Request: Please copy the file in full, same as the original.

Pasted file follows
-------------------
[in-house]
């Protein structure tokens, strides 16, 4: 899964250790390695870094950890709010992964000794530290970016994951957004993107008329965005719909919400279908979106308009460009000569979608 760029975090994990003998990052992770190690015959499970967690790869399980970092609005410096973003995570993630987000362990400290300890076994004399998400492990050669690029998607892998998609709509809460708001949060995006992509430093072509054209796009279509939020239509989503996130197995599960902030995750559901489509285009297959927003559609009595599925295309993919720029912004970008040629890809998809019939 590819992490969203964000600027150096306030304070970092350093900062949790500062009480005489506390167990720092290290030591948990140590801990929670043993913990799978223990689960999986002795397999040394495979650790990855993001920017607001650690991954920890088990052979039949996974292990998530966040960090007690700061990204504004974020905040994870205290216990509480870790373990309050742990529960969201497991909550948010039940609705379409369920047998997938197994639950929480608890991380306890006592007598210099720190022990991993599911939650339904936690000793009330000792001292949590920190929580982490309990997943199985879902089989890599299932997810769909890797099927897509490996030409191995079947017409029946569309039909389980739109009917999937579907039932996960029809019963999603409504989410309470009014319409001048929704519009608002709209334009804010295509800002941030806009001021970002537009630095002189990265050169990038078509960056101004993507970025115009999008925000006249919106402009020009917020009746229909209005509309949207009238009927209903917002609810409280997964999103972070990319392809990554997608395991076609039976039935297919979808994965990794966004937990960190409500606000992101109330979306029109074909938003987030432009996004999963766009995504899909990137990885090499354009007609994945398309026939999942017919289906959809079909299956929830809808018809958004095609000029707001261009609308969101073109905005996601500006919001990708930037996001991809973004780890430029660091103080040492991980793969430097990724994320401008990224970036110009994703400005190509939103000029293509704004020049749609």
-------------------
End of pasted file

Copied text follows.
[in-house]
């Protein structure tokens, strides 16, 4: 899964250790390695870094950890709010992964000794530290970016994951957004993107008329965005719909919400279908979106308009460009000569979608 760029975090994990003998990052992770190690015959499970967690790869399980970092609005410096973003995570993630987000362990400290300890076994004399998400492990050669690029998607892998998609709509809460708001949060995006992509430093072509054209796009279509939020239509989503996130197995599960902030995750559901489509285009297959927003559609009595599925295309993919720029912004970008040629890809998809019939 590819992490969203964000600027150096306030304070970092350093900062949790500062009480005489506390167990720092290290030591948990140590801990929670043993913990799978223990689960999986002795397999040394495979650790990855993001920017607001650690991954920890088990052979039949996974292990998530966040960090007690700061990204504004974020905040994870205290216990509480870790373990309050742990529960969201497991909550948010039940609705379409369920047998997938197994639950929480608890991380306890006592007598210099720190022990991993599911939650339904936690000793009330000792001292949590920190929580982490309990997943199985879902089989890599299932997810769909890797099927897509490996030409191995079947017409029946569309039909389980739109009917999937579907039932996960029809019963999603409504989410309470009014319409001048929704519009608002709209334009804010295509800002941030806009001021970002537009630095002189990265050169990038078509960056101004993507970025115009999008925000006249919106402009020009917020009746229909209005509309949207009238009927209903917002609810409280997964999103972070990319392809990554997608395991076609039976039935297919979808994965990794966004937990960190409500606000992101109330979306029109074909938003987030432009996004999963766009995504899909990137990885090499354009007609994945398309026939999942017919289906959809079909299956929830809808018809958004095609000029707001261009609308969101073109905005996601500006919001990708930037996001991809973004780890430029660091103080040492991980793969430097990724994320401008990224970036110009994703400005190509939103000029293509704004020049749609």